Will Shares of Bank of America (NYSE: BAC) Rally? - Howard B. Arnn (01/09/12)
After having led a surge in bank stocks last Thursday, shares of Bank of America (NYSE: BAC) fell by about 2% the following day to end at $6.17. This was after initial market speculations that the Obama administration would provide more financial assistance to distressed homeowners failed to materialize. An Obama administration official came out to deny that there were plans for a trillion-dollar program to refinance home loans.
According to a JMP Securities analyst, the Bank of America's (NYSE: BAC) stock rise on the initial market speculations was overdone anyway, as the bank’s financial problems are far from over. Firstly, the bank remains vulnerable to mortgage putbacks, whereby the losses have already been locked in, and which is something that no refinance program can undo. (A mortgage putback refers to the situation when the mortgage originator is forced to buy back the mortgage due to findings of fraudulent or faulty origination documents.) Secondly, as pointed out by Citigroup analyst Keith Horowitz, Bank of America could face additional mortgage-related losses (ranging from $12 - $32 billion), which are beyond the $35 billion already recognized by the bank.
Thirdly, Bank of America also faces a possible hefty bill if the stock sale of UniCredit SpA (Italy’s largest bank by assets) on 9 – 27 January falls flat. The Italian bank’s two lead underwriters – Bank of America's Merrill Lynch investment-banking unit and Italy's Mediobanca Spa — have agreed to buy 10% of the stock offering, or €750 million, in the event of a complete failure of the stock sale. The current uncertainty in the European banking industry has made many investors wary of bank stocks. Lastly, analysts are concerned that the effects of the ongoing European debt crisis will eventually spread to the US banking system, pushing down the value of bank stocks further.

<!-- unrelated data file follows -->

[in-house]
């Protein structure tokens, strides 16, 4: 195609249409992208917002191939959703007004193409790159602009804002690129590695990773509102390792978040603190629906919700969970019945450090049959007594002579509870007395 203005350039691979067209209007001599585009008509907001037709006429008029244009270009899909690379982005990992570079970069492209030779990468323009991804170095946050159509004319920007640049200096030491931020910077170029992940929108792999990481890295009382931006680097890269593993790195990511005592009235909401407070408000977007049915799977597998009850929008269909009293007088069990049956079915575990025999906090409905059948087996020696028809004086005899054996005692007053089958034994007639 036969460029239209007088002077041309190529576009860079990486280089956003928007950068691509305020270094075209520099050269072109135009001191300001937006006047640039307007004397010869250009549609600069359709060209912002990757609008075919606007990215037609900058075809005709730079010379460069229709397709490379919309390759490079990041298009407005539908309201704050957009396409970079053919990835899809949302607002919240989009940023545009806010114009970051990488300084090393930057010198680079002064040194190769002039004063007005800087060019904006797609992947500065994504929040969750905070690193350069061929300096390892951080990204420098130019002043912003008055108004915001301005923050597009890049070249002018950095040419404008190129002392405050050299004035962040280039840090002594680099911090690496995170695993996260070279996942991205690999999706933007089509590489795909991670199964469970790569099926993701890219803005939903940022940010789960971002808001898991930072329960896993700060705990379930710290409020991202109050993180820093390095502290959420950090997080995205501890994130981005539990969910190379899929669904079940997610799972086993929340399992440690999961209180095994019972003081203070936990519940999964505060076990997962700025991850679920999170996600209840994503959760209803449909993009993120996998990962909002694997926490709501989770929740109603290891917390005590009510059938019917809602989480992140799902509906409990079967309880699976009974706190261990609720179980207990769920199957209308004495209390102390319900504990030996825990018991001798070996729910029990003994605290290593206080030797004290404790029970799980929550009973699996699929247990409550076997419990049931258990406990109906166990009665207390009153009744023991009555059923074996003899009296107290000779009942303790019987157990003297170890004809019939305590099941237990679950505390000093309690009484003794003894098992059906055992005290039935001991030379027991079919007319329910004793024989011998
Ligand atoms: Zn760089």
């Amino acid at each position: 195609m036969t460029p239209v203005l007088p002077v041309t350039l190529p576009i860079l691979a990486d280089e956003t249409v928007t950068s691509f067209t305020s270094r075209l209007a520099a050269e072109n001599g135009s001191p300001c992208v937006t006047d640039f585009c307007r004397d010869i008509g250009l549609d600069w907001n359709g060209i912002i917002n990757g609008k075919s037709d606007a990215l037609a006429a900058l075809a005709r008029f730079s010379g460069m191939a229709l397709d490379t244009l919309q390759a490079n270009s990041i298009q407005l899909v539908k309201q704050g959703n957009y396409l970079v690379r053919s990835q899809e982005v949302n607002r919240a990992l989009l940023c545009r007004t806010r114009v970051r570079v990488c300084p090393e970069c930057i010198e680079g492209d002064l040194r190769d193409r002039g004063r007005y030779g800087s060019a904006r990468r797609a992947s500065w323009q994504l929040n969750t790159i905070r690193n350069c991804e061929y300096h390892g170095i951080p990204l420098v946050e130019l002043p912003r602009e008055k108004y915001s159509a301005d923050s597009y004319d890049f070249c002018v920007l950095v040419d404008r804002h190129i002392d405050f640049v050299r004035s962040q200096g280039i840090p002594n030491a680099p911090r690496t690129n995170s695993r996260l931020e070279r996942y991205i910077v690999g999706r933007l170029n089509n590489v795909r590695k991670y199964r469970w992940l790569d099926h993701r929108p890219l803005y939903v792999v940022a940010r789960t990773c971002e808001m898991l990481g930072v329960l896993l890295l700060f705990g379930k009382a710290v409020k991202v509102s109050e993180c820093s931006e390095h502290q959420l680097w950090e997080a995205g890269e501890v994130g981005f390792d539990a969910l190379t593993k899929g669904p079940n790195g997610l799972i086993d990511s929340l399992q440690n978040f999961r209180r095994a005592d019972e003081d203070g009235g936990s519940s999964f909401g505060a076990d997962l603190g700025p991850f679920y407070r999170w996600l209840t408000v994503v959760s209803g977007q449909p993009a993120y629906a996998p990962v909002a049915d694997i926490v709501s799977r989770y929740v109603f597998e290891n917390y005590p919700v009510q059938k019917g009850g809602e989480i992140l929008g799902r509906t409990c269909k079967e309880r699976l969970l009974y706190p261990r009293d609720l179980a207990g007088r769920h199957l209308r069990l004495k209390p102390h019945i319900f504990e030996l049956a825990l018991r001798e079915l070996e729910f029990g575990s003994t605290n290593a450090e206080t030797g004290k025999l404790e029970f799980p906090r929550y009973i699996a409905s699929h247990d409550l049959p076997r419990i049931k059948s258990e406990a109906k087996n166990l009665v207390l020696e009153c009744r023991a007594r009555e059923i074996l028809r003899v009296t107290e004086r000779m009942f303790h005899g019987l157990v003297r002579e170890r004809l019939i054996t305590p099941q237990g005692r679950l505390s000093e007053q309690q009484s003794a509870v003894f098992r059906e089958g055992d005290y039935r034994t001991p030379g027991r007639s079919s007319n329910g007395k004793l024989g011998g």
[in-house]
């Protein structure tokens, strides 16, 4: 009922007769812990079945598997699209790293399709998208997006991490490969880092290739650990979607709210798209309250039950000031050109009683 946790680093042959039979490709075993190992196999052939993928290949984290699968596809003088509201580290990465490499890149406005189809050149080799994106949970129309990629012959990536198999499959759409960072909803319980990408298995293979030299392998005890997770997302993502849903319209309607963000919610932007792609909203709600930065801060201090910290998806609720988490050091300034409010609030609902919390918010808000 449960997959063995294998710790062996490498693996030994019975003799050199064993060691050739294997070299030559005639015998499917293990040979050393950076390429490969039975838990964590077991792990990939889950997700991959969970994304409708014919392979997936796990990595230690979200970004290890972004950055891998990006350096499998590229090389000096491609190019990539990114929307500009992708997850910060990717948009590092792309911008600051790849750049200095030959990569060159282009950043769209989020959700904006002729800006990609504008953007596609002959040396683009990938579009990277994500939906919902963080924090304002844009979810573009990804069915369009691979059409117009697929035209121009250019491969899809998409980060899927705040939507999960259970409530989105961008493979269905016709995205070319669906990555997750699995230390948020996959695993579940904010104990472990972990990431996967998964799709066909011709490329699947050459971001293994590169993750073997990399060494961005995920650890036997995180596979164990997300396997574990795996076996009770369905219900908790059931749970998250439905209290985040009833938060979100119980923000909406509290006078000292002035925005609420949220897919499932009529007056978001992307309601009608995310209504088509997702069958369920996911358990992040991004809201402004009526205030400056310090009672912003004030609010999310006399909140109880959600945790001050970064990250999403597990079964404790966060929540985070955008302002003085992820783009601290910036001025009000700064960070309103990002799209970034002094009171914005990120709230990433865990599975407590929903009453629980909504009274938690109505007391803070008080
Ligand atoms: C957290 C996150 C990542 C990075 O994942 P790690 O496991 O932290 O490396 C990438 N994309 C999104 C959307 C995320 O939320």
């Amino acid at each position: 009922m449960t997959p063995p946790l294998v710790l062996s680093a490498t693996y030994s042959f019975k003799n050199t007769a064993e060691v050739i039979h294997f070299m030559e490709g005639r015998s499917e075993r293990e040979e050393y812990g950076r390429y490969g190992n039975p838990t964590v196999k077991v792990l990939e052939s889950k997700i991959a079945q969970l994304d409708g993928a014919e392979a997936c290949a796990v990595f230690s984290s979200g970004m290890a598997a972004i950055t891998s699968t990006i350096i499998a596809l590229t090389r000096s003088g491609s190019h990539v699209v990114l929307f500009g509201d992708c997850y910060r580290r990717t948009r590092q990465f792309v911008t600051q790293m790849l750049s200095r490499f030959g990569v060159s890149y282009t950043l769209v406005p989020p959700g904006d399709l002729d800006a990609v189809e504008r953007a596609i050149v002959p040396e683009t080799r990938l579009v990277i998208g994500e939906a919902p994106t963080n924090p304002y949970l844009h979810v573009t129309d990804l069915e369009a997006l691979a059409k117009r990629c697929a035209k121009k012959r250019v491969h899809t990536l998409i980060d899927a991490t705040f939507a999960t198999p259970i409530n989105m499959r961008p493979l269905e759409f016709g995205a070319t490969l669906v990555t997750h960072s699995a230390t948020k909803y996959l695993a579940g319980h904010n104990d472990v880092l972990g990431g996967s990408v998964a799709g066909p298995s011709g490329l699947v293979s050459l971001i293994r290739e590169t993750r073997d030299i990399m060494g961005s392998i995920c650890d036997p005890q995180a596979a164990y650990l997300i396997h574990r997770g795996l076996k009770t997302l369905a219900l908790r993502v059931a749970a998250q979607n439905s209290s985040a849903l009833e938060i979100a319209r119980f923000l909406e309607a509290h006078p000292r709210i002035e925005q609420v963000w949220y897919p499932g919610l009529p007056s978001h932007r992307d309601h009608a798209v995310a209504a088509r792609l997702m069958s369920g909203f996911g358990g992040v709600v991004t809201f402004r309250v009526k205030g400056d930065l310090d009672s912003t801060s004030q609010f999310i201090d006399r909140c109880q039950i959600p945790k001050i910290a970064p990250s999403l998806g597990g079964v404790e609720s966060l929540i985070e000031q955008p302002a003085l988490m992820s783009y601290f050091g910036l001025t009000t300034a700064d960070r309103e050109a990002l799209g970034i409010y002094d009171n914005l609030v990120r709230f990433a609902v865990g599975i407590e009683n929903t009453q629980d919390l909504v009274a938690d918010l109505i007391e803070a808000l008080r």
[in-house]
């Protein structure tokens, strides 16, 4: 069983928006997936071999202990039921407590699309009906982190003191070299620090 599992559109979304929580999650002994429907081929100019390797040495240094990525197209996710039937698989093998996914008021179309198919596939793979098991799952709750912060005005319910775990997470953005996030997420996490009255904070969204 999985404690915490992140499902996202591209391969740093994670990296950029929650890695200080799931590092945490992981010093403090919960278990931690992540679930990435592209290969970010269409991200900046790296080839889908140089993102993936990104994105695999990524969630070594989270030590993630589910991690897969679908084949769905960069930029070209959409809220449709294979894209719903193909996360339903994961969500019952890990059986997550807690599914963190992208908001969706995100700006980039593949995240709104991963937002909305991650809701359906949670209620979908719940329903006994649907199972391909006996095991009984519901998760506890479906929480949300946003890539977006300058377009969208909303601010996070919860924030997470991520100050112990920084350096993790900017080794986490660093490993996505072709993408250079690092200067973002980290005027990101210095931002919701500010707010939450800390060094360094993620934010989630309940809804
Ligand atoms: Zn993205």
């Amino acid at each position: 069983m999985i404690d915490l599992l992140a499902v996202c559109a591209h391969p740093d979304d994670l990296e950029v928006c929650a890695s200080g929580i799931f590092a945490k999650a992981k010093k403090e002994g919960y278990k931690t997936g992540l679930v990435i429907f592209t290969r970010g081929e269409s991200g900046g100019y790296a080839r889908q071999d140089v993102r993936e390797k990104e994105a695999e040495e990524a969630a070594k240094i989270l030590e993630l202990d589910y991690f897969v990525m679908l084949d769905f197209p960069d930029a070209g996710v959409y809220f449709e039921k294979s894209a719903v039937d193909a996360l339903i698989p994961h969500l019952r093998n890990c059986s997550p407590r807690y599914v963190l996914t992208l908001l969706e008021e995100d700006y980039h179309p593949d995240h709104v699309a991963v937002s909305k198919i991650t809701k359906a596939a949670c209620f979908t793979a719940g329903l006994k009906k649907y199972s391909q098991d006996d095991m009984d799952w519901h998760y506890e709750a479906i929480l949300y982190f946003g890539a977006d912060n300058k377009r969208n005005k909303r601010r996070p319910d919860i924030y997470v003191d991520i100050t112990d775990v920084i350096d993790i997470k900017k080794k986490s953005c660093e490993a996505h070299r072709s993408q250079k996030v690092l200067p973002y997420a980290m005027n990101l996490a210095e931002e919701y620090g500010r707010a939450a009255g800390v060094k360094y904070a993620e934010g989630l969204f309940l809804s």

Bank of America, which is reporting its fourth-quarter results on 19 January, is expected to post a per-share profit of 20 cents, compared to just 4 cents during the same period in 2010. However, given the bank’s underlying problems, Wall Street analysts, for now, are adopting a cautious view of the company’s short-term prospects, and have cut their EPS estimate for the bank’s stocks in 2012 by 18% to $0.96, compared to $1.17 three months ago.
In recent weeks, shares of BAC have been trading around $5 - $5.50, before rising above $6 last week. The bank’s stock is currently trade at only 0.4 times book value, which means the stock could jump higher on any sign of positive news. However, given its unresolved financial problems, it also remains vulnerable to negative news, thus making it a highly volatile stock in the short run.
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